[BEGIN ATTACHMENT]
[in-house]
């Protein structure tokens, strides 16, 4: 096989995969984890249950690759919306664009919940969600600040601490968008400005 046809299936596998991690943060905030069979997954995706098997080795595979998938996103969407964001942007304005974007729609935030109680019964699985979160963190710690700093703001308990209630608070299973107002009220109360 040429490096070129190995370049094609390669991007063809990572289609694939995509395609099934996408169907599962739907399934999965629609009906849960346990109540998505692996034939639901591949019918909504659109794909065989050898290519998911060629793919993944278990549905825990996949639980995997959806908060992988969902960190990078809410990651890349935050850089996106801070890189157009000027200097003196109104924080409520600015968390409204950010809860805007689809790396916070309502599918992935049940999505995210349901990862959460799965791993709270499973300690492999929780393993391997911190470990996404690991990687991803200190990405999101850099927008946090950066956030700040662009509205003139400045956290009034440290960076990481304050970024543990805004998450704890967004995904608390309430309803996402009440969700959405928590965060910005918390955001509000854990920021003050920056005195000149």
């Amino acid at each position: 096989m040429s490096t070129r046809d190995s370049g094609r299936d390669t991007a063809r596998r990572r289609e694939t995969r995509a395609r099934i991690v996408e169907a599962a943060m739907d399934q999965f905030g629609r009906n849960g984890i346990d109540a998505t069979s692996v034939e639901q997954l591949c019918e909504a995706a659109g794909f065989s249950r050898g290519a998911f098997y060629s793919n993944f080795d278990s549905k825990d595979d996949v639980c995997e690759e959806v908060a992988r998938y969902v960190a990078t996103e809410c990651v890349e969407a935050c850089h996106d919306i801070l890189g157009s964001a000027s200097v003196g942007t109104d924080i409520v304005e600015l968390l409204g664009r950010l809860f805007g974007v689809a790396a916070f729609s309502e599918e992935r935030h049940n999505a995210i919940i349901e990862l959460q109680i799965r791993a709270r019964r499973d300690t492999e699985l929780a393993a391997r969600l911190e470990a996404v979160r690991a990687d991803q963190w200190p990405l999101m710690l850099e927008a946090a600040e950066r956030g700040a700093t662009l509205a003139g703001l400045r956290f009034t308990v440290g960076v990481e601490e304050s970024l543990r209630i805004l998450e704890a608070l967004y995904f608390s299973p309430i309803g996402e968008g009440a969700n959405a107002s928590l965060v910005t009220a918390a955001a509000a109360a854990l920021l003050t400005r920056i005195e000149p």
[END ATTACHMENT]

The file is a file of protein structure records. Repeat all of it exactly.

[in-house]
């Protein structure tokens, strides 16, 4: 096989995969984890249950690759919306664009919940969600600040601490968008400005 046809299936596998991690943060905030069979997954995706098997080795595979998938996103969407964001942007304005974007729609935030109680019964699985979160963190710690700093703001308990209630608070299973107002009220109360 040429490096070129190995370049094609390669991007063809990572289609694939995509395609099934996408169907599962739907399934999965629609009906849960346990109540998505692996034939639901591949019918909504659109794909065989050898290519998911060629793919993944278990549905825990996949639980995997959806908060992988969902960190990078809410990651890349935050850089996106801070890189157009000027200097003196109104924080409520600015968390409204950010809860805007689809790396916070309502599918992935049940999505995210349901990862959460799965791993709270499973300690492999929780393993391997911190470990996404690991990687991803200190990405999101850099927008946090950066956030700040662009509205003139400045956290009034440290960076990481304050970024543990805004998450704890967004995904608390309430309803996402009440969700959405928590965060910005918390955001509000854990920021003050920056005195000149």
């Amino acid at each position: 096989m040429s490096t070129r046809d190995s370049g094609r299936d390669t991007a063809r596998r990572r289609e694939t995969r995509a395609r099934i991690v996408e169907a599962a943060m739907d399934q999965f905030g629609r009906n849960g984890i346990d109540a998505t069979s692996v034939e639901q997954l591949c019918e909504a995706a659109g794909f065989s249950r050898g290519a998911f098997y060629s793919n993944f080795d278990s549905k825990d595979d996949v639980c995997e690759e959806v908060a992988r998938y969902v960190a990078t996103e809410c990651v890349e969407a935050c850089h996106d919306i801070l890189g157009s964001a000027s200097v003196g942007t109104d924080i409520v304005e600015l968390l409204g664009r950010l809860f805007g974007v689809a790396a916070f729609s309502e599918e992935r935030h049940n999505a995210i919940i349901e990862l959460q109680i799965r791993a709270r019964r499973d300690t492999e699985l929780a393993a391997r969600l911190e470990a996404v979160r690991a990687d991803q963190w200190p990405l999101m710690l850099e927008a946090a600040e950066r956030g700040a700093t662009l509205a003139g703001l400045r956290f009034t308990v440290g960076v990481e601490e304050s970024l543990r209630i805004l998450e704890a608070l967004y995904f608390s299973p309430i309803g996402e968008g009440a969700n959405a107002s928590l965060v910005t009220a918390a955001a509000a109360a854990l920021l003050t400005r920056i005195e000149p």